Then I read an article on Clean Eating.

Before we go any further, some calibration: I find almost all dietary schemes weird and annoying. I have good friends who are paleo, or vegetarian, or what have you. They are invariably really careful not to impose their notions on others, to work with the food available, and to be good friends and colleagues rather than whiny pains in the butt. I recognize that food has implications far beyond nutrition, and speaks to our social selves, our bodies, and our relations to the living world. I do get that. But like everything else in modern society, it seems to have been weaponized.

Anyway, now that you know not to listen to me, that clean eating article had some delightfully typical interactions in it.

The article, Why we fell for clean eating, provides a nice summary of the issues, so read it. Clean eating, like many self-improvement-through-activities-that-don't-actually-demand-you-improve-yourself schemes, is promulgated by clean-scrubbed beautiful young women.

One such woman, Jordan Younger, found herself having health problems on a pure vegan diet, so backed off of it a bit by eating fish. She came, um, clean about that choice. A subset of her Instagram followers (many people seem to have a lot of time to scroll through pictures of other people's food) became enraged.

She lost followers “by the thousands” and received a daily raft of angry messages, including death threats. Some responded to her confession that she was suffering from an eating disorder by accusing her of being a “fat piece of lard” who didn’t have the discipline to be truly “clean”.

Bee Wilson, the article's author, had a debate with a clean eating author at a literary festival, enraging the audience, who had come for spiritual succor and got a discussion about how nutrition actually works, something they in no way wanted.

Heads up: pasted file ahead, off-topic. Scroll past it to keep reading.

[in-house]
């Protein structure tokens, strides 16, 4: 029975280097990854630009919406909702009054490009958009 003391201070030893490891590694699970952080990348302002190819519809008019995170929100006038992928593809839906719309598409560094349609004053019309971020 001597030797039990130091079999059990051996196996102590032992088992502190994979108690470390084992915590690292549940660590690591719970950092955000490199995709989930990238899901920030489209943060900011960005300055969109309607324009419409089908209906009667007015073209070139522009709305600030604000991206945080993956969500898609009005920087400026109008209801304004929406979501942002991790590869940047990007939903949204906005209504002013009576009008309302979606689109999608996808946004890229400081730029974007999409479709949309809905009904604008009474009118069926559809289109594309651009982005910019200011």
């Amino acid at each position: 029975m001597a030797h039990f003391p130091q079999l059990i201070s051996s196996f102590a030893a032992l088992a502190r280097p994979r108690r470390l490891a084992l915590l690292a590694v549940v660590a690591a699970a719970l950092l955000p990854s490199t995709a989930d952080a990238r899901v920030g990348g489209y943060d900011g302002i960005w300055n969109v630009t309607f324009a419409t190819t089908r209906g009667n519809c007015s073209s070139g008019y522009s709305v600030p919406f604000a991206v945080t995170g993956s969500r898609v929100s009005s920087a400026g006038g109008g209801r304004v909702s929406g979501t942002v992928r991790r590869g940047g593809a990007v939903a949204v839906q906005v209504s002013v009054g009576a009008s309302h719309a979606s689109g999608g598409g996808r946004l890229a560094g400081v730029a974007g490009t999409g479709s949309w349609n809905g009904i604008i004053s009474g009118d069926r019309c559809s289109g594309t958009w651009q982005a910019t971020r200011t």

On Twitter that night, some Shaw fans made derogatory comments about how McGregor and I looked, under the hashtag #youarewhatyoueat. The implication was that, if we were less photogenic than Shaw, we clearly had nothing of any value to say about food (never mind the fact that McGregor has degrees in biochemistry and nutrition).

It's startling how pretty much everyone who wants to disagree with a woman has to find a way to insult her personal appearance. This is as true on the left as the right, and as true among women as among men. Orthorexics are the worst in this regard, because they feel that in some way the right food consumed in the right way enables them to transcend the body altogether.

Anyway, as I said, this has not hit me in my personal life. Despite what you might here, pretty much everyone around here (Cambridge, Mass) enjoys food, but does not obsess about it, and those who have specific dietary requirements do their best not to make it seem that their strength is your weakness. So I go online to get outraged by things. And to come up with clickbait headlines.